{Braving the cold to see unusually wondrous sights}

The next day we decided to reward ourselves for surviving last day’s drive; it also helped that we were staying in Myvatn for 2 days and didn’t have a tightly packed schedule. So we woke up late to a new day where it had snowed all night (our car was completely snowed under) and it was minus 16 degrees outside. Being from India and having barely seen sub-zero temperatures, we couldn’t even comprehend that degree of cold, so we spent most of the day avoiding it and chilling inside our geo-thermally warmed hotel.

After lunch we dared to venture out, having added additional warm layers to our regular three-layered outfits in Iceland. Still not enough. Five minutes outside was enough to stop all circulation in my hands, and we rushed back to our rooms. The most difficult part of the day was driving out of the hotel parking lot; visibility was poor, the snow never stopped, and an immense cloud cover made it darker than dusk.

Despite everything, we managed to drive around a bit to see some absolutely wondrous things. Our hotel was on the edge of Lake Myvatn, a lake created 2300 years ago due to a large fissure eruption. In fact, the entire Myvatn area lies in a volcanic zone and has very unique geological formations attributable to it – the Hverfjall tephra ring crater, moors made of interglacial lava flows, the crater lake Viti, pseudo-craters, even snow-covered mini table mountains. We also visited the eerie lava rock forest, the realm of elves, trolls and the supernatural. We were told that the 13 trolls of Dimmuborgir are akin to Santa Claus and punish bad behaviour around Christmas time – though we didn’t hear of any gifts being brought for the nice ones, what a rip-off!

The Myvatn area, coupled with the neighbouring Krafla volcanic system, makes for extremely unusual experiences. The entire region is characterized by earthquakes, lava flows, magma bursts, rifting and volcanic eruptions – testimony to the process of continental drift in Iceland – and it was exciting to be right in the middle of it and feel the region’s natural history seep into our bones.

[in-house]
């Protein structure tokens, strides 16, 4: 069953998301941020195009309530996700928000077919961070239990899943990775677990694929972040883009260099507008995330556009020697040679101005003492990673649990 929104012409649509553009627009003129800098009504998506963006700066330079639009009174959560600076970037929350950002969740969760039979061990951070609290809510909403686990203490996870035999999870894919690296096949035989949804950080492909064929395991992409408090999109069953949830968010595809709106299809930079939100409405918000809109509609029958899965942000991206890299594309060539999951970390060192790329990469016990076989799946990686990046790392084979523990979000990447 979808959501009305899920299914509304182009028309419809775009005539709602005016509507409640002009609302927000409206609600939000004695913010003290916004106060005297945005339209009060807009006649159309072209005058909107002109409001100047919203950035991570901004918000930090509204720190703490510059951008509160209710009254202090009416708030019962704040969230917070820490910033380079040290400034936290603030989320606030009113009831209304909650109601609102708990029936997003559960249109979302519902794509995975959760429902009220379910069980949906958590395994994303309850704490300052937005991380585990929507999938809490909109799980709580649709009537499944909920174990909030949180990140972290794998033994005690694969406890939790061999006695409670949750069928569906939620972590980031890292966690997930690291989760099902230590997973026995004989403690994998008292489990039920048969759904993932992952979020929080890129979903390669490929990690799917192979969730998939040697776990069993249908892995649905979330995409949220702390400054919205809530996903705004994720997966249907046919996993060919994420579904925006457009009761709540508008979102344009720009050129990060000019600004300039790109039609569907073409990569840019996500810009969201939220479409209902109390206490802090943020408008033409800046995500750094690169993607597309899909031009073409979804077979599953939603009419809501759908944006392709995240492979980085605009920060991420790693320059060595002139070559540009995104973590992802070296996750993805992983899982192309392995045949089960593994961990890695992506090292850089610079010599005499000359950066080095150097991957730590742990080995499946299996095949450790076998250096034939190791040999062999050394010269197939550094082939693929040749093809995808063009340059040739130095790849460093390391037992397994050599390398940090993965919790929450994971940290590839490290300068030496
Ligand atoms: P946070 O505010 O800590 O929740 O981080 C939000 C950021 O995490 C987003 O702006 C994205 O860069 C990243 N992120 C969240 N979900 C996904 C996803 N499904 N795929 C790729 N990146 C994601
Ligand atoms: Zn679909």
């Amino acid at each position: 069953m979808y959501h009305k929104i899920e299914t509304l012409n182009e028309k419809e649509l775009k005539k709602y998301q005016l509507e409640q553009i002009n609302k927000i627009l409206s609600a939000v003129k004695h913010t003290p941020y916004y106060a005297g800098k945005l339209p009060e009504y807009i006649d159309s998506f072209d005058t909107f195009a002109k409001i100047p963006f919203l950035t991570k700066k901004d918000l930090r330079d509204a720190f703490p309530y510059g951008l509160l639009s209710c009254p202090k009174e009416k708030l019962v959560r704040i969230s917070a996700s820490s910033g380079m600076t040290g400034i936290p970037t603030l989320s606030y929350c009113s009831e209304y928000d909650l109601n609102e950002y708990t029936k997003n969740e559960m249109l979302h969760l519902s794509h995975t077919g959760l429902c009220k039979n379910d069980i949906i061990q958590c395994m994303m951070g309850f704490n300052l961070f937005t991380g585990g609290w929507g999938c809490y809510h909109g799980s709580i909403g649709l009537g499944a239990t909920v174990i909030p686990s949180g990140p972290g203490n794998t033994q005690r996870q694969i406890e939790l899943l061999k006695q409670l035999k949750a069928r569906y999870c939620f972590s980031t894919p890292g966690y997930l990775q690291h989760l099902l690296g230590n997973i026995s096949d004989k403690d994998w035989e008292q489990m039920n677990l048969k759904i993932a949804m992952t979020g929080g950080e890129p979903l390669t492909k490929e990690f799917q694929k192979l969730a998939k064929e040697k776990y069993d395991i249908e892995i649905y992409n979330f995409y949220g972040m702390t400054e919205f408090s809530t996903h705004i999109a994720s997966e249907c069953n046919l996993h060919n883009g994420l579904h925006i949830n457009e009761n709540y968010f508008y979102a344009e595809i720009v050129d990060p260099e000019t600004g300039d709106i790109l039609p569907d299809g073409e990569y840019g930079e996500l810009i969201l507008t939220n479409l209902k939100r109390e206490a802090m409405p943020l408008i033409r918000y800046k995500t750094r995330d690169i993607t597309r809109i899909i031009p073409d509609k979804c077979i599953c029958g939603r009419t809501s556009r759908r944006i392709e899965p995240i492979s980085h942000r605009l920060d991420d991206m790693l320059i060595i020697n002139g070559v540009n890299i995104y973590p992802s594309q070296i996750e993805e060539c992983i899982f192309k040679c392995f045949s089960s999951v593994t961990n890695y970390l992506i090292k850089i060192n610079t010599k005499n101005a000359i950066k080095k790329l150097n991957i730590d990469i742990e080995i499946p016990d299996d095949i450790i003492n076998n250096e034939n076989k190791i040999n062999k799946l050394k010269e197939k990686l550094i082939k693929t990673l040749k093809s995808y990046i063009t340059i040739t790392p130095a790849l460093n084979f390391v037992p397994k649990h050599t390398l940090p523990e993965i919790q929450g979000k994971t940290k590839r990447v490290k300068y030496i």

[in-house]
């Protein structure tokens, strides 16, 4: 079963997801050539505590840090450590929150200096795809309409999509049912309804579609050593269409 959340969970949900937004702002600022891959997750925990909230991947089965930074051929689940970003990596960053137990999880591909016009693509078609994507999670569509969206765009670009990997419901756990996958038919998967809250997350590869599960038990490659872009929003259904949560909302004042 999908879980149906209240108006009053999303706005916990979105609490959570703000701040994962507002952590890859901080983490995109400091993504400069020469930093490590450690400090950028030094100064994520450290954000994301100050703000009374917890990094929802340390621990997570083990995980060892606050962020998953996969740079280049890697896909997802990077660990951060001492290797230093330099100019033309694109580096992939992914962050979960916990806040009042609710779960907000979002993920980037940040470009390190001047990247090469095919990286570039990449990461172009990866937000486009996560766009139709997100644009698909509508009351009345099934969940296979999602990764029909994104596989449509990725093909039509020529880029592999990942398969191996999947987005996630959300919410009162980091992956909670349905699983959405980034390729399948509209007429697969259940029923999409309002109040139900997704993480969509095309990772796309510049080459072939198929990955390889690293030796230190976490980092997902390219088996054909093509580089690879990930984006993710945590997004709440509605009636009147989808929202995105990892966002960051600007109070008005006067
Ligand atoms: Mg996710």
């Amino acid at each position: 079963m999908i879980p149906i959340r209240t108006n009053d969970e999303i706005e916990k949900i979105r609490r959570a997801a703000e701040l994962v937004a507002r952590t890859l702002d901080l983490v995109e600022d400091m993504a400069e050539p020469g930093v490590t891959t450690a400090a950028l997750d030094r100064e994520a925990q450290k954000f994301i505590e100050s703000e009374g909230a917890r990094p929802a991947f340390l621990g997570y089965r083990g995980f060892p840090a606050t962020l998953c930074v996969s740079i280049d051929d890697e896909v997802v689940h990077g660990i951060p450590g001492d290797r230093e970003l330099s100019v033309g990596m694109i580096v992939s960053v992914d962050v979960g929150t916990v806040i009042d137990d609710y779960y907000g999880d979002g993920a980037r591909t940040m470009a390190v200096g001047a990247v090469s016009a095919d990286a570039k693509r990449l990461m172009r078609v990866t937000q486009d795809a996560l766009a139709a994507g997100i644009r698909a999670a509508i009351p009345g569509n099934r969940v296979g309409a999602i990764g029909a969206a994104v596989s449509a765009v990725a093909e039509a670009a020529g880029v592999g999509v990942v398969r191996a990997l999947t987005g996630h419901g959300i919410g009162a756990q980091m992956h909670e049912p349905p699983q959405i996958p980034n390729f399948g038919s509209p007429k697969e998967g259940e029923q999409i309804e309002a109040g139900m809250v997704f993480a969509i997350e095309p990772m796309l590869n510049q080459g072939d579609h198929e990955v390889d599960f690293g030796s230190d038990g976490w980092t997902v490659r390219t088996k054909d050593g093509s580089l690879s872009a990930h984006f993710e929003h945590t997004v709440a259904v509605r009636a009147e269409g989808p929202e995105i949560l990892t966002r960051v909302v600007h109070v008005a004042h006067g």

Day 6 - Near the hot water spring in Myvatn

Near the hot water spring in Myvatn

Fact File:

  • Info: All these amazing spots were close by and can be reached by simply driving up to them. Just check with the hotel before you leave to ensure that the roads are clear of snow.
  • Stay: Hotel Reynihlid, Reykjahlid
  • Food experience: Yummy Icelandic hotdogs, tuna salad, more wine

Day 7 – Civilization ahoy!
{Wondrous Iceland continued: Acid streams, GoT flashbacks, and the Waterfall of the Gods}

Our second day in Myvatn saw much better weather – in fact, it had become a stiflingly hot minus 5 degrees! We started off with the last site in Myvatn we had wanted to see: Namafjall Hverir, a hot spring area, also known as the Steam Fields. This is an otherworldly place with boiling mud pots, fumaroles (acid steam vents) steam fissures and bubbling sulphur. After taking turns at being supremely careful of the hot acidic vents and then completely foolish / brave by dipping our hands directly into the bubbling steam, we decided it was time to leave this crazy area and move on.

Day 6 - Namafjall Hverir, a hot spring area - the Steam Fields.jpg

Making our way to the Steam Fields at Namafjall Hverir


Day 2 - Strokkur Geysir.JPG

Namafjall Hverir near Myvatn – Fire burn and cauldron bubble!

Our final stop was Akureyri, the biggest town of Iceland, the second largest urban population of the country and the unofficial capital of the North. I felt like I’d entered Game of Thrones as we drove upwards, slowly nearing The Wall. The beautiful town is set next to a stunning fjord called Eyjafjord.

Day 7 - On the drive to Akureyri

The drive to Akureyri

On the way we also stopped at Godafoss (waterfall of the Gods) and what an apt name that was. Half frozen and half flowing water, mystical colourful skies, with the sun playing hide and seek with the clouds, furious winds and a majestic roaring waterfall – together, it made for a divinely stunning picture and we patted ourselves on the back for having taken this small detour. We also learnt the reason for the waterfall’s name – this was where, a thousand years ago, local priests officially decided to convert from paganism to Christianity and threw away their heathen Gods.

Reaching Akureyri felt strange – encountering so many people and suddenly having to navigate through traffic, after a week of being almost completely alone! It sure took us some time to get used to civilization again. After unwinding at the hotel, we were off again at 9 PM on a Northern Lights tour, because seeing the lights once was not enough and we wanted more more more.